Guiltless Pleasure Publishing, 2010
Counterpoint is book #1 in the Song of the Fallen series. The second book has the same main characters and will be released in 2011.
It is the twilight of mankind. Depleted by generations of war with a dark race, the human kingdoms and their ancient alliance stand on the brink of extinction. The outlands are soaked with the blood of the fallen. The midlands are rotting with decadence and despair.
Elfkind, estranged by past crimes, watches and waits for nature to run its course.
And then the two collide.
Ayden's life has long been guided by two emotions: love for his sister, and hatred of all things human. When he's captured in battle, he must for his sister's sake swallow his pride and endure slavery in the service of a human prince. To his dismay, this close-up view of his enemy is nothing like he expected. Now curiosity and contempt make a battlefield of his soul, even as he struggles to pick up the pieces of his shattered worldview.
Freyrik Farr, Crown Prince of Farr Province, finds his new elven prisoner puzzling. He's always known elves to be beautiful and dangerous, but never has one affected him as deeply as Ayden. Can his life of service to his people leave room for this attraction? Dancing on a dagger's edge between duty and high treason, Freyrik discovers that some choices can change a life, and some an entire world.
Between prejudice, politics, pride, and survival, Ayden and Freyrik must carve a new path, no matter how daunting. For nothing less than the fate of both their peoples rests on the power of their perseverance -- and their love.
Genre & Keywords:
M/M, Dark Fantasy, Elves, Slavery, War, Kingdoms
Rating: 4 out of 5 stars
Heat level: 2 out of 3 flames
*Review copy received from the author*
Guest review by Lis:
So. Counterpoint. Song of the Fallen. Yes that is the book. Starring Freyrik Farr, Crown Prince of Farr Province, and Ayden, Elf. Ranger and the most stubborn elf I've ever met. What to say about them? Because that is sure not an easy feat. Every now and then you encounter a book that has you puzzled and firmly on a fence with your legs swinging indecisively on either side of the fence.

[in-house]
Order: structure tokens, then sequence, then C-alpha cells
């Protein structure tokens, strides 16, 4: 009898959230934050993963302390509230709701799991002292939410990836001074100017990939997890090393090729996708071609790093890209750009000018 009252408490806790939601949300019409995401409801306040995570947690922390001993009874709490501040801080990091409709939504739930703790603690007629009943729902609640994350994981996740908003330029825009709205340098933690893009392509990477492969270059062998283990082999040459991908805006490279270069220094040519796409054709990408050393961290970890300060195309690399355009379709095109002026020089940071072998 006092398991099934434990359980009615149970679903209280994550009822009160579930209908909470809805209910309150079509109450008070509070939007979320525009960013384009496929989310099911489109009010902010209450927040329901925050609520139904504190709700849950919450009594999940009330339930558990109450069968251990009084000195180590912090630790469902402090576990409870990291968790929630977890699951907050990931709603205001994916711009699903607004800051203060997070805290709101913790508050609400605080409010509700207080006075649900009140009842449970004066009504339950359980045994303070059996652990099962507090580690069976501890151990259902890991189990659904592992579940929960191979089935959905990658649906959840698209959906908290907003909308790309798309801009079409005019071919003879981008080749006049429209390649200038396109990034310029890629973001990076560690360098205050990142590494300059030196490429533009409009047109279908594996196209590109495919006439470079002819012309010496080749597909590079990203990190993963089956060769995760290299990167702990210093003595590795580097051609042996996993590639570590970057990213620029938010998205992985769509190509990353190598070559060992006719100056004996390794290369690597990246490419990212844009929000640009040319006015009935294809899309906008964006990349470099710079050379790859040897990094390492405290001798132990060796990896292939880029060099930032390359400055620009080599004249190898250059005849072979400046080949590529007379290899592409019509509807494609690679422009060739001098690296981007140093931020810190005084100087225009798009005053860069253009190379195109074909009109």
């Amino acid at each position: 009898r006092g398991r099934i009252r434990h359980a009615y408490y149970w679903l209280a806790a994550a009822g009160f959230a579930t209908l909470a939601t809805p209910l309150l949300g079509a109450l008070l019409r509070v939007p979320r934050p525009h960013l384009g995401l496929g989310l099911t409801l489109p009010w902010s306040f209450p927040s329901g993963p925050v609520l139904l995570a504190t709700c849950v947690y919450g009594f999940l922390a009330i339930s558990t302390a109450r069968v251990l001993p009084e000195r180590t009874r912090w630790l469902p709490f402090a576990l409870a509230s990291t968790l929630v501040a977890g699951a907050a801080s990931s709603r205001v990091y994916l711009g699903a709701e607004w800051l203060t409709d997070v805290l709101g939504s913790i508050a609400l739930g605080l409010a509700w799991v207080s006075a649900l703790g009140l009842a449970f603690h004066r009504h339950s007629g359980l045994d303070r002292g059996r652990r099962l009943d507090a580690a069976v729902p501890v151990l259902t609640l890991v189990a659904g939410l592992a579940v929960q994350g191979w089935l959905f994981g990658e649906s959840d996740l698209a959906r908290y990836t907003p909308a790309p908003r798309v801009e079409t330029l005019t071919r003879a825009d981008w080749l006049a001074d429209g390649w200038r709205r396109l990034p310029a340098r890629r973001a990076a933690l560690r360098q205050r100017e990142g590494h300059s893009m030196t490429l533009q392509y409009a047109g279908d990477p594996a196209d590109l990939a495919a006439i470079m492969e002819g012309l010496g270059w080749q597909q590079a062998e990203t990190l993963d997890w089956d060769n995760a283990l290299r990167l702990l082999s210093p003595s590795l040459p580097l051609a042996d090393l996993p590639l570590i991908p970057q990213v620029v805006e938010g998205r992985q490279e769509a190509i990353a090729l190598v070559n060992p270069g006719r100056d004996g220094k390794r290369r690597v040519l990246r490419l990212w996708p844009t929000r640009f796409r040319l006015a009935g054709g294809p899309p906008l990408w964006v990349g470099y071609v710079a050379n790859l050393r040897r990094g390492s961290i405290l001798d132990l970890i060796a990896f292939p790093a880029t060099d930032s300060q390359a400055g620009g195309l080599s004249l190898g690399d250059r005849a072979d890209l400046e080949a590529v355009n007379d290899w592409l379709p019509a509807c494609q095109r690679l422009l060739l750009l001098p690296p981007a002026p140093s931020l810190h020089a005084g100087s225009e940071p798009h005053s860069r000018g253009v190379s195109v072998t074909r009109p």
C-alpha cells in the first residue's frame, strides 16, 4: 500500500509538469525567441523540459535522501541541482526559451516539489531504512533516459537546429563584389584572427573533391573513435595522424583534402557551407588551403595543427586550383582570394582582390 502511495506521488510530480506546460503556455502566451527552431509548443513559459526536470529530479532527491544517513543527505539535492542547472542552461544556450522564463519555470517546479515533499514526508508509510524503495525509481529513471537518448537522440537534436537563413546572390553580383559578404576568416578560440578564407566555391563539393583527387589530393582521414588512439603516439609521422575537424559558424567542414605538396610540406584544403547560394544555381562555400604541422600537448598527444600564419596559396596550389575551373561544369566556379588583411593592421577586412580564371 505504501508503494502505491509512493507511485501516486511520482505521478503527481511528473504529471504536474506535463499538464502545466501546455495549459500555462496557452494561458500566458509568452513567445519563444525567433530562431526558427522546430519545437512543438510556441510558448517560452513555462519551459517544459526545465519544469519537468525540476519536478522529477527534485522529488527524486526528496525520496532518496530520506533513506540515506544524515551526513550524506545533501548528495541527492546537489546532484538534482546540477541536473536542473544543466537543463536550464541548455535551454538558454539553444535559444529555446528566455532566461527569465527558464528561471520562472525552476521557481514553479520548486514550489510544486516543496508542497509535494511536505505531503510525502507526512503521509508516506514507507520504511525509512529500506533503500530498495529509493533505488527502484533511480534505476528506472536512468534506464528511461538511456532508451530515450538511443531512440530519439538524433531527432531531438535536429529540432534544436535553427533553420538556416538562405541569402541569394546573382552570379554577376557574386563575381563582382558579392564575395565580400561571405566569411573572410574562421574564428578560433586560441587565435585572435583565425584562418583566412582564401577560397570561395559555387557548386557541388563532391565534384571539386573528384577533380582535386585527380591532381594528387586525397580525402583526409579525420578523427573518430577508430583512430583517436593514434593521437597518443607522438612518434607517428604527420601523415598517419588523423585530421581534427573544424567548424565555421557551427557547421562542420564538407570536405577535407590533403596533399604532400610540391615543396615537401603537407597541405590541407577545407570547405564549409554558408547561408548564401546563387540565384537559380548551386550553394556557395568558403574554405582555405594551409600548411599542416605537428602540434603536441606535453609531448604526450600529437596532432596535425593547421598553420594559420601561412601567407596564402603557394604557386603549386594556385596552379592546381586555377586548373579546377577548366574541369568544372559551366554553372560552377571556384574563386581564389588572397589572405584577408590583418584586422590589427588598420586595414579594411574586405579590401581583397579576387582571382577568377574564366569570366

So. Counterpoint. On the one hand, or should I say leg, I want to tell all the wonderful things about this book. Tell you this is a fantastic read that is definitely recommended. On the other hand or leg, I want to tell you that this book frustrated the hell out of me. That I put it away several times and that it has the shittiest ending of all endings.
When Janna asked me to review this book, I was expecting a fantasy read in the style of Lord of the Rings or Feist' Magician. Only with gay characters of course. It's not. It's fantasy, but it is something different and more darker than your average high fantasy read. It is something to be appreciated. Thought went into creating the dark fantasy setting and the themes in this book.
The main characters, Freyrik and Ayden are stereotypes as characters – with Freyrik as the king/temporary ruler/master with a compassionate nature and Ayden as the slave stubbornly holding on to his sense of self and freedom and his prejudices at the same time – and they are not, because both characters do things that that don't belong to their stereotype but uniquely to the character itself. The supporting characters are only there to play a role, but somehow it seems fitting for this story. In the end it is all about Freyrik and Ayden. Not Freyrik the rules and warrior and Ayden the elf, ranger and now slave.
The author has a way with words and she weaves a long and intriguing story with several turns and ups and downs. She takes her time for Freyrik to win Ayden's trust and for Ayden to overcome some of his prejudices and adjust to his new situation of being a (bed)slave. I loved Ayden's wit. This is something I talked about before, but sometimes authors don't give their characters a unique voice and they speak/talk the same as all the other characters in the story. While in real life everyone has their own little quirks in speech. Words we like to use over others. This author mastered that well.
What has me fence sitting is in part the sense of doom that is always present in this story and the romance that isn't quite yet a romance because it starts fairly late in the story and is in the end underdeveloped because, yes, the ending. Gah! That would be my biggest problem. Here you go writing an extensive story that you know can't be fitted into one book and you just have to stop there?! And of course, make us wait more than a year for the sequel? Not fair missy! It's like walking down the road, trying to find your way, when suddenly the road is gone. This bothered me more than the violent scene at the end that pissed me of to no end and made me ashamed of being human. It actually made me put aside the book till curiosity didn't kill the cat, but me, almost.
So. Counterpoint. I'm still fence sitting here. Therefore if you truly want to know what this review is all about, you just have to pick the book up yourself!
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